We have recently been asking Boomer women how they travel the path to purchase new products, and their answers are surprising only because they don’t point to the tools used by many marketers today. No matter how many “friends” and “followers” you have, Facebook and Twitter are not the place for activation. It turns out that a combination of peer reviews and coupons is the most effective way to get Boomers to buy your new product.
Peer Reviews: Gaining Trial through Trial
If you have a new product to launch with Boomers, you’re already ahead of the game – since so few other companies are innovating in this space. But if you think that consumers 45+ will jump at your offering just because you promote it in advertising and social media, think again.
Consumers at midlife have grown distrustful of traditional marketing, in part because it has ignored them for so long. As a result, there is nothing more likely to make a Boomer woman purchase your product than a reference from another “woman like her.”
For that reason, getting this woman to try your product usually means getting another woman to try your product first, then to tell her peers about it.
In a recent survey of more than 700 women aged 45-65, we heard what makes them more likely to try a new product for the first time, and the most effective methods are: consumer reviews and articles, free shipping, and free samples. They look for this content (and these offers) primarily on shopping sites and online communities, which are twice as likely to make them try a new product than posts on Facebook or Twitter.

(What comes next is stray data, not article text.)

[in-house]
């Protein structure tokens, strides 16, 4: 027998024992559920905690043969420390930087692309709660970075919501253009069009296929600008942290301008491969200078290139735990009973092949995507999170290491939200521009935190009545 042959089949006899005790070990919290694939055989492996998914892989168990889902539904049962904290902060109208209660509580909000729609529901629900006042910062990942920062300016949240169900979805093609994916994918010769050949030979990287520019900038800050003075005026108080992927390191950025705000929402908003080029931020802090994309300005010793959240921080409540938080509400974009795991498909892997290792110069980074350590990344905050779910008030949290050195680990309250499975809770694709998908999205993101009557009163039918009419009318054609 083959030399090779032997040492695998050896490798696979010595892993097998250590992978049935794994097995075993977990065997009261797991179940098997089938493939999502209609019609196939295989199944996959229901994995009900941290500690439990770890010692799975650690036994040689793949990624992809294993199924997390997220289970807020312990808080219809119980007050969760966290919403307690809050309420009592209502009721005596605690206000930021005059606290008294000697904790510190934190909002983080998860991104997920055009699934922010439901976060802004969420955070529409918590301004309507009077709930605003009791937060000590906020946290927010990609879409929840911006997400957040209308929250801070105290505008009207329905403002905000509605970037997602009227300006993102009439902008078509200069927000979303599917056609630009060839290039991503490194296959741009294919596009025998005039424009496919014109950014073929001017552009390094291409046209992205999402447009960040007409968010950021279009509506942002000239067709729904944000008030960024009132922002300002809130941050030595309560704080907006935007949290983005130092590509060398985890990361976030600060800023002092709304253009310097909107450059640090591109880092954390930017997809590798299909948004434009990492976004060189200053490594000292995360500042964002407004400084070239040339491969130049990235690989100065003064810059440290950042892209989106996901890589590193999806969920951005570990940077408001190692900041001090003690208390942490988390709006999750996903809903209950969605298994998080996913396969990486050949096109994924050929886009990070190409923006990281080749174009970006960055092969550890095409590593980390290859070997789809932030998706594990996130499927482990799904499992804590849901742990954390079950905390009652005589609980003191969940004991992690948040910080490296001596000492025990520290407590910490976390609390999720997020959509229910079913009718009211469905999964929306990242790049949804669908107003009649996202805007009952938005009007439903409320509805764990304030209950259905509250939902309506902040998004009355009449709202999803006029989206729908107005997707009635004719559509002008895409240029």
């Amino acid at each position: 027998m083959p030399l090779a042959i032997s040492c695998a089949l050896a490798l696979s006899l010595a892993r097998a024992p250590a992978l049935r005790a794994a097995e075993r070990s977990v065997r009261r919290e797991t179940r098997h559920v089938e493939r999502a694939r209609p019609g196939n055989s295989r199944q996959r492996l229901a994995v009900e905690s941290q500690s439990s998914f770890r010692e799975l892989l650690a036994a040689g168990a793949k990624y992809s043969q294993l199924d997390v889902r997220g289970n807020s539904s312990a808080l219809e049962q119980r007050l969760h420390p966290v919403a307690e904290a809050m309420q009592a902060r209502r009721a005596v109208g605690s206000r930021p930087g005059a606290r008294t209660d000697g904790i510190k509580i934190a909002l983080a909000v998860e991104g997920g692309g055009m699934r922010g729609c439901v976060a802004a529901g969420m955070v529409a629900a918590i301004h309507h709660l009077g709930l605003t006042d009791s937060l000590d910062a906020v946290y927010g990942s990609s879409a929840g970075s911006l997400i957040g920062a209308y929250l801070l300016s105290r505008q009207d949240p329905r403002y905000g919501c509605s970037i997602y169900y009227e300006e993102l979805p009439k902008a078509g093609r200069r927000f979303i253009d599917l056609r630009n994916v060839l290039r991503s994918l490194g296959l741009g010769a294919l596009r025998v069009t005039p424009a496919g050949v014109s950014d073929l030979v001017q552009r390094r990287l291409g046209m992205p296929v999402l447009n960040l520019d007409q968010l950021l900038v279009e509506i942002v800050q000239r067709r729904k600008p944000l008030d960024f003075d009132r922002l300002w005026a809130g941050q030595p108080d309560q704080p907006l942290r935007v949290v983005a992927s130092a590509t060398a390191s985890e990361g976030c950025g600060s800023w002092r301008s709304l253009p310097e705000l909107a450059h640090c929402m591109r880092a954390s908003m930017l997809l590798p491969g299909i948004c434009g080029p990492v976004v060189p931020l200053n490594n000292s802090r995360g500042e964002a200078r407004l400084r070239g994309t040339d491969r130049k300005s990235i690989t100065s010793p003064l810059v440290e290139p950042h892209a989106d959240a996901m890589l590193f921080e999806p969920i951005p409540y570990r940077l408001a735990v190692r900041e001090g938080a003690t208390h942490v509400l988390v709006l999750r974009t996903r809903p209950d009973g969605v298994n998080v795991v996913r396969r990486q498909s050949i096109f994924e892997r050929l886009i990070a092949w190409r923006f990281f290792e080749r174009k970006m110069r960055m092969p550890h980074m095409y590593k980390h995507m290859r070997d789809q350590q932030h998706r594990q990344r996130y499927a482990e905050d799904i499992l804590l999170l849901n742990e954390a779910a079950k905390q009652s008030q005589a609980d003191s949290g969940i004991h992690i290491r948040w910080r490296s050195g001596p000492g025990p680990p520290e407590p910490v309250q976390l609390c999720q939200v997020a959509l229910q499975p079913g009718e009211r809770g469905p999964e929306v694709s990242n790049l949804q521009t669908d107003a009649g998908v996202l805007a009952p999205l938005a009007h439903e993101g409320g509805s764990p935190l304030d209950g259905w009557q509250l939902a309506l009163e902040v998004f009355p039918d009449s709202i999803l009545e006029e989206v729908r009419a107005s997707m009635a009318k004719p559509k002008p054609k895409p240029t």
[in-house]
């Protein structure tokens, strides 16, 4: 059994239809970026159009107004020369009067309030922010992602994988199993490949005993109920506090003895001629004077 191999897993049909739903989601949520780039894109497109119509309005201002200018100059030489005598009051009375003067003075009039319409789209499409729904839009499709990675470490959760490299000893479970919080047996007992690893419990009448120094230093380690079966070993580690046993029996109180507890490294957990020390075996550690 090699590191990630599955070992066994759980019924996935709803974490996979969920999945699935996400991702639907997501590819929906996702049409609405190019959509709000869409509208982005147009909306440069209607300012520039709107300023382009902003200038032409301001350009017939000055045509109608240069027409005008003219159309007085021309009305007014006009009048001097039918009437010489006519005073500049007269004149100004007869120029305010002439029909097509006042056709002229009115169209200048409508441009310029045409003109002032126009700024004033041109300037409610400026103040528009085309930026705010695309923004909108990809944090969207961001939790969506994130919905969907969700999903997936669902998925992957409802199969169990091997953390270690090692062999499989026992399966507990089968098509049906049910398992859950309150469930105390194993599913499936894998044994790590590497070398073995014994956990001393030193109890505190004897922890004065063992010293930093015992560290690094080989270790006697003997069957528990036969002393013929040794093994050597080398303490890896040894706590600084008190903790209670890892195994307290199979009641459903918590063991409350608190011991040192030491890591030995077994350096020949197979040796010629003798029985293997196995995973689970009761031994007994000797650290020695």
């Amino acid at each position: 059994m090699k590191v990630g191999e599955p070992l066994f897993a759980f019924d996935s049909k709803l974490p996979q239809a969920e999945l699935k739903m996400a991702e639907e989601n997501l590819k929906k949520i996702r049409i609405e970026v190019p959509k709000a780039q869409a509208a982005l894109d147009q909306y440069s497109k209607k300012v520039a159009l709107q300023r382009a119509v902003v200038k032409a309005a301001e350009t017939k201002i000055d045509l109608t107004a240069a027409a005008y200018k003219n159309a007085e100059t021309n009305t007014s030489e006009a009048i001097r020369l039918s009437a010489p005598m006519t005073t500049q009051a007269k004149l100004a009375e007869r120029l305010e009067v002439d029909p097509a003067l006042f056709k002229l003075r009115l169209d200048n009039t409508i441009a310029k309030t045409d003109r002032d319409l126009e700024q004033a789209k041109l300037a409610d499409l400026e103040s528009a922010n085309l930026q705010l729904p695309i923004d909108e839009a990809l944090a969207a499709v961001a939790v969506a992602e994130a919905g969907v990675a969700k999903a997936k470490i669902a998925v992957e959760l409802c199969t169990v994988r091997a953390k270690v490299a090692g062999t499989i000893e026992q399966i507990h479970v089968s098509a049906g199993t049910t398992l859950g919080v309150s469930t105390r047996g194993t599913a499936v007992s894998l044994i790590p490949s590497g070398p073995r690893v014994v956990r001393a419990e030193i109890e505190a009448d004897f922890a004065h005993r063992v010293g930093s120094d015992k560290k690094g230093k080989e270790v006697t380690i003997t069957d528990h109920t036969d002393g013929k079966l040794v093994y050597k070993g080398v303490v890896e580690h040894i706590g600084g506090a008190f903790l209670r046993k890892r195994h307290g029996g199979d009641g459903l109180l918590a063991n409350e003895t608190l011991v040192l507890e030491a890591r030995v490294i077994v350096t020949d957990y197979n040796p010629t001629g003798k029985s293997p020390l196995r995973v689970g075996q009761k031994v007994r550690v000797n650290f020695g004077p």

The lowest-ranking influences for these women? Content from a brand directly, whether on websites, emails or social media. While 72% said that a consumer review would prompt them to try a new product, only 23% said that Facebook posts from friends would have the same result, and only 9% said that Facebook posts from a company itself would make them want to buy its new product. And they are six times more likely to buy a new product based on a recommendation on Amazon than Facebook.
Let There Be Coupons
If Boomer women are less likely than younger consumers to try a new product based on Facebook posts, they are just as likely to buy that same product based on coupons. And what’s even more interesting is that they now prefer digital coupons over traditional print. Over two-thirds of the women we surveyed said that printable online coupons (or coupon codes for online purchases) would influence their purchase decisions; less than half of them said the same about print coupons in newspapers, magazines or mailers.
A few years ago Google created a new marketing term: “ZMOT,” or the Zero Moment of Truth that describes the way every shopper is now a multi-channel shopper making decisions on multiples platforms, devices and locations.
Our new research seems to identify a “BMOT” or Boomer Moment of Truth that describes when a midlife consumer will choose to try a new product: when a combination of peer references and special offers (coupons or free shipping) get her to see it as an offer too good to refuse. The bad news about the BMOT is that you can’t do it yourself. But the good news is that you can use her peers (together with your own promotions) to generate trial and loyalty from this invaluable and vibrant consumer.